MUMBAI (Reuters) - A court in India set up under anti-money laundering laws declared liquor and aviation tycoon Vijay Mallya a “fugitive economic offender” on Saturday, paving the way for the government to seize his assets, according to Reuters partner ANI.
India recently approved a bill empowering authorities to seize assets of super-rich fugitives whose economic offences or crimes involve sums over 1 billion rupees (11.3 million pounds).
The bill is part of a push to prosecute a number of accused who have fled India in the last four years even as the country reels from a series of banking scandals, including a $2 billion (1.57 billion pounds) fraud at state-run Punjab National Bank (PNBK.NS) that was uncovered in February.
The financial crime fighting agency Enforcement Directorate had sought to declare Mallya a “fugitive economic offender” and to confiscate 125 billion rupees worth of his assets.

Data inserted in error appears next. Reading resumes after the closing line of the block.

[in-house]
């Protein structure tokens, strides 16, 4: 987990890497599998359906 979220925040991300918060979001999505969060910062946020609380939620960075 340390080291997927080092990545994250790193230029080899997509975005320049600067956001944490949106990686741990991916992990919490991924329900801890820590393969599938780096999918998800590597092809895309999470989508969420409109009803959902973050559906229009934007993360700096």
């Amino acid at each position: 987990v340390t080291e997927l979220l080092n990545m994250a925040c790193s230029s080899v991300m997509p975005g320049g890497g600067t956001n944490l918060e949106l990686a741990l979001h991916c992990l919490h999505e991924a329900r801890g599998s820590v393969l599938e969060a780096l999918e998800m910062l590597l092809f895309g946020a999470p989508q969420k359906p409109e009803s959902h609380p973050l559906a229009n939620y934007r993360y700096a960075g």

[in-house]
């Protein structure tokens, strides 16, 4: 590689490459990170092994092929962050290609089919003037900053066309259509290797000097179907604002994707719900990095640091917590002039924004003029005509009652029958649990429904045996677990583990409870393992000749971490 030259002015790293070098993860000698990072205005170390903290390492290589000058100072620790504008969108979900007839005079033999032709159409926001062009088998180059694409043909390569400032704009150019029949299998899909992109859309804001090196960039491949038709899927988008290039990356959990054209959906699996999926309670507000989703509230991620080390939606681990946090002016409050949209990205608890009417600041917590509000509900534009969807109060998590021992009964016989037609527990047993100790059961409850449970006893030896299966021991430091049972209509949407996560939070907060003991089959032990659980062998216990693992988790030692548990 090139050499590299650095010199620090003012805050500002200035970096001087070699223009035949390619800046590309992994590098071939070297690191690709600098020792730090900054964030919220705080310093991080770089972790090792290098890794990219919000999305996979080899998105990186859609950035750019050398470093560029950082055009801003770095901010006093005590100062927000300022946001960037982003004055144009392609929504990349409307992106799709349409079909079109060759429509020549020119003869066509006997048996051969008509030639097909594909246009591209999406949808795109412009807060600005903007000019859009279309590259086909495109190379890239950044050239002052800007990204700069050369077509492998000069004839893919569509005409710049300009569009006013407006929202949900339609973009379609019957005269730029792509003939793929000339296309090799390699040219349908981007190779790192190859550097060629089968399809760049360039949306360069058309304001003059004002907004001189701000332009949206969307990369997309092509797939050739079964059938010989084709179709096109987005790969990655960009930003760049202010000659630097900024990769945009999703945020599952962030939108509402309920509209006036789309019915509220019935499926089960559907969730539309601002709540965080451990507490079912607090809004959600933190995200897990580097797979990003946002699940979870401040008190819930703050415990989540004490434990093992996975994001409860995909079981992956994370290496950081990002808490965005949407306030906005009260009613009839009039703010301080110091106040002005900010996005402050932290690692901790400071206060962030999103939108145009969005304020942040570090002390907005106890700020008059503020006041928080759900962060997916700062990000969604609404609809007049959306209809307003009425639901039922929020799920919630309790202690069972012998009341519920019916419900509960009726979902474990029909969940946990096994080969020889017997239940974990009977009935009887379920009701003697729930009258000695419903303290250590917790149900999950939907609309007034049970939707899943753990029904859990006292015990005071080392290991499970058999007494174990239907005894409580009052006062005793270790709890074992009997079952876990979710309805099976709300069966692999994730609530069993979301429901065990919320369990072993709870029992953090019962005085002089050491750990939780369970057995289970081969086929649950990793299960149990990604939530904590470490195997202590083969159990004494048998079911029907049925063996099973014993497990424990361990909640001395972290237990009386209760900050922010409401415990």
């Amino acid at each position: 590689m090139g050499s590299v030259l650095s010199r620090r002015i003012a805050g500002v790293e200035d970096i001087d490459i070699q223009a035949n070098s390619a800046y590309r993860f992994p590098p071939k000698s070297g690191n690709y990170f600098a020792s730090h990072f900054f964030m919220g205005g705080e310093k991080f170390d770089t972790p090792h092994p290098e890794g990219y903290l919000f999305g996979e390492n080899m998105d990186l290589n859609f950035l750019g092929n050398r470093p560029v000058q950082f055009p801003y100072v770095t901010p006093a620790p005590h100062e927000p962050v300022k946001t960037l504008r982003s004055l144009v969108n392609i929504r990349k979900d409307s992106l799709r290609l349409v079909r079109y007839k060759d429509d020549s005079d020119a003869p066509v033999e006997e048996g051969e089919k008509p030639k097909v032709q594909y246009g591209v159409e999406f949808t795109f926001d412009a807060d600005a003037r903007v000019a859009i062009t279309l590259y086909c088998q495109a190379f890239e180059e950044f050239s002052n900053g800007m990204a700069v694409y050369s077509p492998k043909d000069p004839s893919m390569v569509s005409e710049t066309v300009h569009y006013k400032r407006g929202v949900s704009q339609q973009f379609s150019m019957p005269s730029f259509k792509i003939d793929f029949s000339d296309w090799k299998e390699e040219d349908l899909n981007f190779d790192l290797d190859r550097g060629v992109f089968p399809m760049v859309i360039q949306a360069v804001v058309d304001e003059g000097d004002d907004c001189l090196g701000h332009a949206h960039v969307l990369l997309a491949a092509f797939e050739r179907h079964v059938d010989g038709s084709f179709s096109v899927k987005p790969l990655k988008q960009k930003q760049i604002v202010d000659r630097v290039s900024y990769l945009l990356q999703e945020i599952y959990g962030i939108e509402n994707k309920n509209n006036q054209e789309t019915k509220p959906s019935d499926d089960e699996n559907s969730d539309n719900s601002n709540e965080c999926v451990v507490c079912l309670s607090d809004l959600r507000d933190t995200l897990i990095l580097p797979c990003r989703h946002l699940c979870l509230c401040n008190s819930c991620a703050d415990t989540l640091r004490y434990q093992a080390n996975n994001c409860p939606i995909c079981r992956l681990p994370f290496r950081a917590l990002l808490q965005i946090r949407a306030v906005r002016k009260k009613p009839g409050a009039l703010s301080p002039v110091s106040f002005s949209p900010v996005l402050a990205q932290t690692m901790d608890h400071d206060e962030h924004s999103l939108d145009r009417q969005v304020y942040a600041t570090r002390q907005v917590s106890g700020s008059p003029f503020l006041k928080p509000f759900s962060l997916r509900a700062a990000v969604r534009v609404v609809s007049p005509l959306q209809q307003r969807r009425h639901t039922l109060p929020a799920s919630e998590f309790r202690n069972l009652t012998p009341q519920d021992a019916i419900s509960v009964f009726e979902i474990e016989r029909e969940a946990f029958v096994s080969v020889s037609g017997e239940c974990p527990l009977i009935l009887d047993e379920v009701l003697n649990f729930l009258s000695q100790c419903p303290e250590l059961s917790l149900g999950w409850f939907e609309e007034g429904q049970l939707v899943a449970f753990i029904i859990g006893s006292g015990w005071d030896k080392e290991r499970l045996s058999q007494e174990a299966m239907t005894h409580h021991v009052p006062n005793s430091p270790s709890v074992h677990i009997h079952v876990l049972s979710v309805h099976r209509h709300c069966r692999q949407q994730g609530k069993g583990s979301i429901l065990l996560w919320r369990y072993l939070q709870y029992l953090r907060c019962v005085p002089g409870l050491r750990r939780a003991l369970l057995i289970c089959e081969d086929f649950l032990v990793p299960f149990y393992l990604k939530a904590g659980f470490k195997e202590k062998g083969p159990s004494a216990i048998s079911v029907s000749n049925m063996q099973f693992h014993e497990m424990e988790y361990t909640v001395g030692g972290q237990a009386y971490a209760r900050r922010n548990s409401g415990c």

On Saturday, Mallya became the first person to be declared fugitive under the new law. His lawyer could not be reached for comment.
India has been trying to extradite Mallya from Britain after the collapse of his defunct Kingfisher Airlines.
It wants to bring fraud charges against the 62-year-old businessman over $1.4 billion in loans Kingfisher took out from Indian banks which the authorities argue he had no intention of repaying.
A London court ruled on Monday that Mallya should be extradited to India adding that there was a prima facie case against the tycoon, who moved to Britain in March 2016.
Mallya, who co-owned the Formula One motor racing team Force India which went into administration in July, has denied any wrongdoing and says the case against him is politically motivated.
Reporting by Abhirup Roy; Editing by Angus MacSwan